Rafi was a quiet man, says Yasmin Khalid Rafi | music | Hindustan Times
Today in New Delhi, India
Dec 14, 2017-Thursday
New Delhi
  • Humidity
  • Wind

Rafi was a quiet man, says Yasmin Khalid Rafi

A memoir provides rare insight into the life of one of India’s greatest playback singers. We catch up with the icon’s daughter-in-law and author, Yasmin Khalid Rafi.

music Updated: Nov 27, 2012 17:37 IST
Sarit Ray

Some would argue that the late Mohammad Rafi was the greatest male playback singer in the history of Bollywood. He sang prolifically for four decades, right up till the week before he succumbed to a heart attack in 1980. Now, a memoir, called Mohammad Rafi — My Abba, looks at the life of the deeply private man. Author, Rafi fan and daughter-in-law Yasmin Khalid Rafi recalls accounts of his early days, his love for cars and why he never wanted his kids to be singers.

How did you get an insight into his childhood in Lahore?
He used to recount old experiences often. He’d talk about singing at the dargah in Lahore. During a KL Saigal concert, when the electricity went off, someone urged a teenage Rafi to entertain the restless audience. He sang a Punjabi folksong. Saigal told him he’d be a great singer one day.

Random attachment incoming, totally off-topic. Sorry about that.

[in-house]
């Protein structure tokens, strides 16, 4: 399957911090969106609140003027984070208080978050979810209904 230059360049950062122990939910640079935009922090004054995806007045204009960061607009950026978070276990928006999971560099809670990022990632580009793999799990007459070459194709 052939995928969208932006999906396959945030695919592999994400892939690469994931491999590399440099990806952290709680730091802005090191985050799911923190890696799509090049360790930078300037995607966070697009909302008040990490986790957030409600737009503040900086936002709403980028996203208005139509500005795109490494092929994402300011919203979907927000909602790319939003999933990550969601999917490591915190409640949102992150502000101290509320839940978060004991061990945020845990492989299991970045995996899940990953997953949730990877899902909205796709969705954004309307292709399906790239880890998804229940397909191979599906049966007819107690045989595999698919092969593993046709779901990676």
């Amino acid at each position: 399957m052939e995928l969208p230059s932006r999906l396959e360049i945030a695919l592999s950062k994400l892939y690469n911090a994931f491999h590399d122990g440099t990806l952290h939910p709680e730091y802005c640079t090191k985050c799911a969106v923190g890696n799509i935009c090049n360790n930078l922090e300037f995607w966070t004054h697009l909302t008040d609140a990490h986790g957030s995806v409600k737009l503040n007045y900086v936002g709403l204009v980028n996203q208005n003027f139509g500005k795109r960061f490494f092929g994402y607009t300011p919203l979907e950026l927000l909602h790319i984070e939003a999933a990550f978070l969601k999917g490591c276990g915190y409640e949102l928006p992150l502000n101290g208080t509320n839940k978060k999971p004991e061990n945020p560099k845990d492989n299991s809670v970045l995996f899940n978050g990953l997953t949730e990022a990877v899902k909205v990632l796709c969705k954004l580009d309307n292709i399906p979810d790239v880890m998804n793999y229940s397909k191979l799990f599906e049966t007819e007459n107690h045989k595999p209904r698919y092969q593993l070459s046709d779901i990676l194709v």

How is it that none of his four children carried his legacy forward?
He didn’t want his kids to sing. So he sent them away to boarding school when they were young. He was a deeply religious man.
He’d say, ‘I have God’s hand over me, but I don’t think my kids can do what I’ve done’. He didn’t want the pressure on them to have to live up to. Also, there was no one in the family like him.

What prompted you to write the memoir now?
I grew up as a Mohammad Rafi fan, without any inkling that one day I’d be part of his family. I observed Rafi Saab closely from ’71 to ’78, when he asked us to move back from London and stay with him in Rafi Villa (now called Rafi Mansion, in Bandra). I was prompted to write about him after my husband passed away in 2005.

So what kind of a man was he?
He was a quiet man and very particular about routine. He’d wake up at 5 am every day and do riyaaz for two hours. In the evening, he wanted his dinner warm and on time, even if it was simple dal-chawal. He’d sleep by 10 pm. He was a private person. He’d be scared of media interviews. He’d get stressed and say, ‘I’m a simple man. I have nothing spicy to tell them’. He loved cars, but he never drove. He would keep painting them in bright colours, get wheel caps and accessories. And he’d always sit in the front seat, one arm on the window. His last Fiat still stands outside Rafi Villa.

Was he ever tired of singing?
Never. On July 26, 1980, he sang Sheher Mein Charcha Hai (from the film Aas Paas; 1981). He was at his peak. He recorded five-seven songs that week. It was astonishing that he died four days later of a heart attack.

Was there any bitterness with Lata Mangeshkar over the Guinness record controversy (for maximum number of songs), or the royalty issue in the ’60s?
There was never any acrimony. He sang with Lata right till the end. He’d be sad in the period when they weren’t talking because of the royalty issue. When Jaikishan (one half of music duo Shankar-Jaikishan) eventually helped them patch up, he was very happy; he took flowers when he went to meet her.